The growth of the female sports industry has exploded in the past 10 years. This is seen in the increased participation in high school sports by female athletes and at the college level as well. In 2012 there were more then 200,000 female athletes participating at the college level. This is a huge increase in participation compared to just a few years ago in the early to mid 90’s. This growth trend should only increase with more opportunities and scholarships available for young female athletes.
The weight room has always been primarily thought of as a male’s place, but it should not be looked at that way. Strength training is just as important to the female athlete as it is to the male athlete. A good strength program will increase strength, increase stability, and decrease the chances of injury.
Even though the female athlete needs a strength program just as much as the male, there is some noticeable differentness between the two. For starters – appearance. Females look different than males. It is vital that you can tell the difference between the two.
On the left is a female and on the right is a male. Take notice of the differences.
Other things that need to be taken into consideration are that the majority of females that come into your facility will have no previous weight training experience; they are more prone to joint laxity, and have a larger Q angle. These need to be considered when training and programming for your female athletes.
New Environment Considerations
As I stated above, the majority of female athletes that come into your gym have no previous weight training experience. This is a new environment and can be intimidating. Walking into a warehouse setting with circular metal objects just lying around is not always the most welcoming sight for a middle school or high school girl.
Many of the girls that I have worked with at first seem a little sheepish and come across as not confident in our first meeting. This is all because they are in a whole new surrounding. After a few sessions, they will feel more relaxed and eventually they will think of the gym as their own.
This process takes longer for some then others. If they have friends working out at the same facility this can help speed up the process. Different personalities take different amounts of time. A smile, caring words, a few jokes and knowing their names goes a long way.
Weight Training Considerations
Let’s get some things out of the way right off the bat. One, girls will not bulk up when they workout. Two, girls can do squats, deadlifts, bench and all the other lifts men can do.
Ok, girls can bulk up, if they want to, but for the most part their body is working agents them hormonally. Women have less testosterone, testosterone is a key contributor to muscle growth and without it you will not have big muscles. So unless you are taking testosterone or any other PEDs you should not worry about it. Don’t worry, you can still get your tone on without it.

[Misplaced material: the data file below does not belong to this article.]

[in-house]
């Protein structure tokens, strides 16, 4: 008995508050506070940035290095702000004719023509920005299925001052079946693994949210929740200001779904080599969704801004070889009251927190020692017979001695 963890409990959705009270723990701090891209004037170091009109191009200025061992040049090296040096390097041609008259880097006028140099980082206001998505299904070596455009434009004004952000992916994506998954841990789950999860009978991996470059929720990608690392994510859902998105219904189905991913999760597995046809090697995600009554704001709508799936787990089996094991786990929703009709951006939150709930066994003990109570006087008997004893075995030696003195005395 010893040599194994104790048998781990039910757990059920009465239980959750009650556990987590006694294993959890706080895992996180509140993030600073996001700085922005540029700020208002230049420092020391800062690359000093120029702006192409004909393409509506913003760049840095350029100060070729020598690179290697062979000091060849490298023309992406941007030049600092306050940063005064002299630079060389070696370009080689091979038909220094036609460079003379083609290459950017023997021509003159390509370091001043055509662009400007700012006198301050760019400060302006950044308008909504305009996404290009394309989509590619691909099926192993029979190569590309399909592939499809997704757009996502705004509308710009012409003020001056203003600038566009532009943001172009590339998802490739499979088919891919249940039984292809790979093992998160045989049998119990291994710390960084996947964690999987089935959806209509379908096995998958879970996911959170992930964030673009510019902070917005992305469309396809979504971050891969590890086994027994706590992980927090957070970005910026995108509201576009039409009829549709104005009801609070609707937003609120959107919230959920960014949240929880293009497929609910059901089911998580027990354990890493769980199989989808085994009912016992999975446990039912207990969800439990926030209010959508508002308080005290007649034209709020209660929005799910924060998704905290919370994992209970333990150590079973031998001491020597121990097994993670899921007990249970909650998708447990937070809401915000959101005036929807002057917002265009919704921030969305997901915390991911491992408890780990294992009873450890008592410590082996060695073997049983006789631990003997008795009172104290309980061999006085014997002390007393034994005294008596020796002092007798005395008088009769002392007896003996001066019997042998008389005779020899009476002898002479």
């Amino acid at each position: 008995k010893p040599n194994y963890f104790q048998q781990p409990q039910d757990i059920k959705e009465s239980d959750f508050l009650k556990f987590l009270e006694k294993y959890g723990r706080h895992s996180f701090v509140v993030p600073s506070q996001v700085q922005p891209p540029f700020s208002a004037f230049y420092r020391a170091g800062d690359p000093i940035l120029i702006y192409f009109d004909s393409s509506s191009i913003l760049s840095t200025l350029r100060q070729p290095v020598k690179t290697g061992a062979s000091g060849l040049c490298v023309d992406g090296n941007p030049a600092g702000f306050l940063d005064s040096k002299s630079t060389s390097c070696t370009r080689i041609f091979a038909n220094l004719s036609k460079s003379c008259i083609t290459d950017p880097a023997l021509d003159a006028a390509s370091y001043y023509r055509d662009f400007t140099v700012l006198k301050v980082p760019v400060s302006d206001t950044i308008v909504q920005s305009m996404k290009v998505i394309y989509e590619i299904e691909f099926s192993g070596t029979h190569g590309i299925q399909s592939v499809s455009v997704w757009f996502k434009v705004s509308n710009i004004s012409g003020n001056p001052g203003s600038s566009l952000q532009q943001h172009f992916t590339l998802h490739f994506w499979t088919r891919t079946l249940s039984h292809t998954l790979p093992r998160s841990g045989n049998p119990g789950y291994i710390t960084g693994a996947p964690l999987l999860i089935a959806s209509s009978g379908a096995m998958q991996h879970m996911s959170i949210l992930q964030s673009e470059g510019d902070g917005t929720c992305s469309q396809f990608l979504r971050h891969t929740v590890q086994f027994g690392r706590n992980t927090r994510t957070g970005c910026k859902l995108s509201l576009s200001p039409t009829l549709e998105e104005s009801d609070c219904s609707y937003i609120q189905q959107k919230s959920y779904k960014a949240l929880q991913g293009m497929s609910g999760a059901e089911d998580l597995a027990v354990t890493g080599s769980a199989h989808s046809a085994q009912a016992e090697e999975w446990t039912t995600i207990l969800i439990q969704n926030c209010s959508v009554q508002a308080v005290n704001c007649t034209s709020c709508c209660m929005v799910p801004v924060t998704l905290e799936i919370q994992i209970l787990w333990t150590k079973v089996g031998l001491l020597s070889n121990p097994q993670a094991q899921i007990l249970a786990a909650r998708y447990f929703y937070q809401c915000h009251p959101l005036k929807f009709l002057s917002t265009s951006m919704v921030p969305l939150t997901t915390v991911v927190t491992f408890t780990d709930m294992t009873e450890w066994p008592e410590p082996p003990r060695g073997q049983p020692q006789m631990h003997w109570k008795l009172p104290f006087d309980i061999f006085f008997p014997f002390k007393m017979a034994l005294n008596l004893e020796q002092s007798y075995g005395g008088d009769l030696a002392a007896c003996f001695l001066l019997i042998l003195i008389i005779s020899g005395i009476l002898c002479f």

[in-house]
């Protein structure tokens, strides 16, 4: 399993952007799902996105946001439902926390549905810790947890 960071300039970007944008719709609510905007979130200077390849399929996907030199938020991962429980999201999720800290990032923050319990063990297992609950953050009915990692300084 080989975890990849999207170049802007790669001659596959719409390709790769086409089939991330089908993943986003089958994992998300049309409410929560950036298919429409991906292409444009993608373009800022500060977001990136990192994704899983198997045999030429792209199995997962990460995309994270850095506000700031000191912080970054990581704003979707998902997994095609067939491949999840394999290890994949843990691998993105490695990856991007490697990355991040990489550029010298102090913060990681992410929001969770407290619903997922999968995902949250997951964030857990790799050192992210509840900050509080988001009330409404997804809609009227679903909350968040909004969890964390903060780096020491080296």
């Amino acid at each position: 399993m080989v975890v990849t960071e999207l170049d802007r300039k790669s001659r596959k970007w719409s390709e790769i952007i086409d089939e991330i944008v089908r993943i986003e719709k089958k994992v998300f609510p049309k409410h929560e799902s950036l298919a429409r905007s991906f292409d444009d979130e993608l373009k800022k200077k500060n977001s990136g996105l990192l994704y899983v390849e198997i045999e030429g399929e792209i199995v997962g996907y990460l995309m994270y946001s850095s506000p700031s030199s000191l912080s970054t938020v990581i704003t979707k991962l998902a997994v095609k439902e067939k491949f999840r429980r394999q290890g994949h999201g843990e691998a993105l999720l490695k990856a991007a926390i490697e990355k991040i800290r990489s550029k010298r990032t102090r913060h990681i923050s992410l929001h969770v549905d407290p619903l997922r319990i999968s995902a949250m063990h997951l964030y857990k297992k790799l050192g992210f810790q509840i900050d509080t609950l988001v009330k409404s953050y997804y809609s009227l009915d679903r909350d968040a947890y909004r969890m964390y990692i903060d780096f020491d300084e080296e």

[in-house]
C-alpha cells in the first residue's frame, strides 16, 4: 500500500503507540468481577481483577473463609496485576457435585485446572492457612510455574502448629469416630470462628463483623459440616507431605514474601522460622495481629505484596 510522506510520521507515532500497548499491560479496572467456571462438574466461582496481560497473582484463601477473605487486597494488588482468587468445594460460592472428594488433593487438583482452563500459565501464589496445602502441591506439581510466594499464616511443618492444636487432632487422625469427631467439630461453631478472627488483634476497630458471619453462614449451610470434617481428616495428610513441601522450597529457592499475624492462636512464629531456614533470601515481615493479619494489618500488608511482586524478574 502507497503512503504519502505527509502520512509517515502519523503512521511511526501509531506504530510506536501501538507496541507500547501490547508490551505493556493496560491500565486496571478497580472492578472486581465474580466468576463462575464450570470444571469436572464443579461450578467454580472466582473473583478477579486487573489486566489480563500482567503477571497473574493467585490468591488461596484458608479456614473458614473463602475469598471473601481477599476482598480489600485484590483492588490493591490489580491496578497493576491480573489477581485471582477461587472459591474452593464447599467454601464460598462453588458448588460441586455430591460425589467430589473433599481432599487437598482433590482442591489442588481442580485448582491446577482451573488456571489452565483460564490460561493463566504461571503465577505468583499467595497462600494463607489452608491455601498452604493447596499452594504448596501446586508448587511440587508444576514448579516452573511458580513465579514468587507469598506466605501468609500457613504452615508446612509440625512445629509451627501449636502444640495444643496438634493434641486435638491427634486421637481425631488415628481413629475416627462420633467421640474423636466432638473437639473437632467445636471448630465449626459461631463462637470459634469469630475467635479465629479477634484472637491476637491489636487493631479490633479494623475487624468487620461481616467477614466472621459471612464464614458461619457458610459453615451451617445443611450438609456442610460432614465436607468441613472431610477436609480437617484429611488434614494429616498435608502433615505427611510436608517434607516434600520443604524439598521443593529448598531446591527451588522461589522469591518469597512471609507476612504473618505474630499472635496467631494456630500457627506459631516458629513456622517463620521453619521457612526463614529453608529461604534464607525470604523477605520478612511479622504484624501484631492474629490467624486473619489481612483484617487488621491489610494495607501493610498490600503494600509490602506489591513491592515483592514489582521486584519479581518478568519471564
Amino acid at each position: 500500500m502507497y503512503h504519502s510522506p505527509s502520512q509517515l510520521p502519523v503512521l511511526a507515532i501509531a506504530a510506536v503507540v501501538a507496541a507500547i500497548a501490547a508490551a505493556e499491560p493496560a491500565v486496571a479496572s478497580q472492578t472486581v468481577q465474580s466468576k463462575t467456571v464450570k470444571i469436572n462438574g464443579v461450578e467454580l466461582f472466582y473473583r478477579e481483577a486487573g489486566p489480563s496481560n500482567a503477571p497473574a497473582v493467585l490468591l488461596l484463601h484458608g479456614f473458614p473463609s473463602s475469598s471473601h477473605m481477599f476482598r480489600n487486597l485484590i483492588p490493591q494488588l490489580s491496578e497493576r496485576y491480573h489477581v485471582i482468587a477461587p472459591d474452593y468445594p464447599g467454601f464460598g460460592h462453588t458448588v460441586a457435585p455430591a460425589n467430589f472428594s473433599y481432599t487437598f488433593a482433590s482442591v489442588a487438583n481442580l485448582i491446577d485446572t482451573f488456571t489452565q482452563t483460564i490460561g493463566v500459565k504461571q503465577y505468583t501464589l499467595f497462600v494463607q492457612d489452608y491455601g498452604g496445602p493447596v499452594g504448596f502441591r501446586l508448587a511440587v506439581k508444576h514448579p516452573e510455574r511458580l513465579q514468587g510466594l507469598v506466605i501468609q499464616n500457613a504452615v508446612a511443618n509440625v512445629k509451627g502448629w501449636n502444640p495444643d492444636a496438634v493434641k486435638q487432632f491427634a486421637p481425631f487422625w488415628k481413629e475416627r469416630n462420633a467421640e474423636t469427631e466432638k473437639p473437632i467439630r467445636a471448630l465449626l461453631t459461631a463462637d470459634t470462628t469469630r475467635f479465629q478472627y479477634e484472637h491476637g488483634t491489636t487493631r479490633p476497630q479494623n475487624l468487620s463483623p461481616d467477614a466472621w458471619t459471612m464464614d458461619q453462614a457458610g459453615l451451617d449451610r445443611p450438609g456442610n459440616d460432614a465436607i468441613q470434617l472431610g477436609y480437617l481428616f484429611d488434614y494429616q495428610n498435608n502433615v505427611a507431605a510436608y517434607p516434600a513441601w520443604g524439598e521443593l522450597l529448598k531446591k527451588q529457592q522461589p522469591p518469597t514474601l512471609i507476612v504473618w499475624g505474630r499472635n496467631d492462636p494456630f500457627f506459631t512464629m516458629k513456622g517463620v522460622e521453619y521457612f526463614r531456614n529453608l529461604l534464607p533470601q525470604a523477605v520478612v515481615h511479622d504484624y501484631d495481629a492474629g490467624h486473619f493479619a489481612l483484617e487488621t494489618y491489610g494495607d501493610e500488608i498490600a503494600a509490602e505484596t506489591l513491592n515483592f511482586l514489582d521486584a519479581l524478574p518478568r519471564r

As for those big bad multi joint lifts. They are just as effective for the development of the female athletes as they are for the male, and should not be held back from them, if they have shown that they are capable of doing them.
Now that those two are out of the way, lets move on to my last two considerations.
The Q Angle and Joint Laxity
A common difference between male and female athletes is that the female, on average, has wider hips. This results in a larger Q angle, the angle in which the femur meets the tibia. This causes instability in the knees and tracking problems. This could be one of the reasons females are more prone to ACL injuries.
Have you ever noticed that a large number of girls can hyper extend their elbows and knees. Females have a tendency to have more joint laxity. Males can also be extremely lax as well. It is not safe to assume that all female athletes are overly lax, but it is something to take into consideration when working with them.
If you combine a larger Q angle with joint laxity the chances of injury will increase. The injury in particular that we want to avoid is ACL injuries.
ACL injuries will likely happen in three situations, landing, change of direction, and deceleration.
The training program should take into account all of these variables. The program should create stability. This will happen with the introduction of strength training, but you may have to direct it at a specific area depending on the athlete. Some laxity may actually be desired in some sports such as throwing or gymnastics, but it should be managed in such a way that we do not inhibit their performance, while decreasing the likely hood of injury.
With ACL injury prevention we must teach proper jumping, and more importantly, landing technique. Watching out for the knees coming in as well as making sure they are landing softly, absorbing the force of impact correctly.
Changing direction can be taught by teaching the athlete to bend at the knees when making quick cuts. Bending the knee takes tension off of the ACL decreasing the likely hood of a tear.
Controlling deceleration comes with having strong hamstrings and gluts. A good program will make sure their posterior chain is getting the proper attention.
When looking at the female athlete, all of these factors should be considered, from how they are treated to how their programs are designed. Without your female athletes feeling comfortable they will never stick around long enough to reap the benefits that a strength program can offer.
What this program will offer is more stability, better landing and cutting technique, and stronger hamstrings and gluts. If all of these are considered, you will have a stronger less prone to injury athlete. This is what we want for all of our athletes regardless of gender.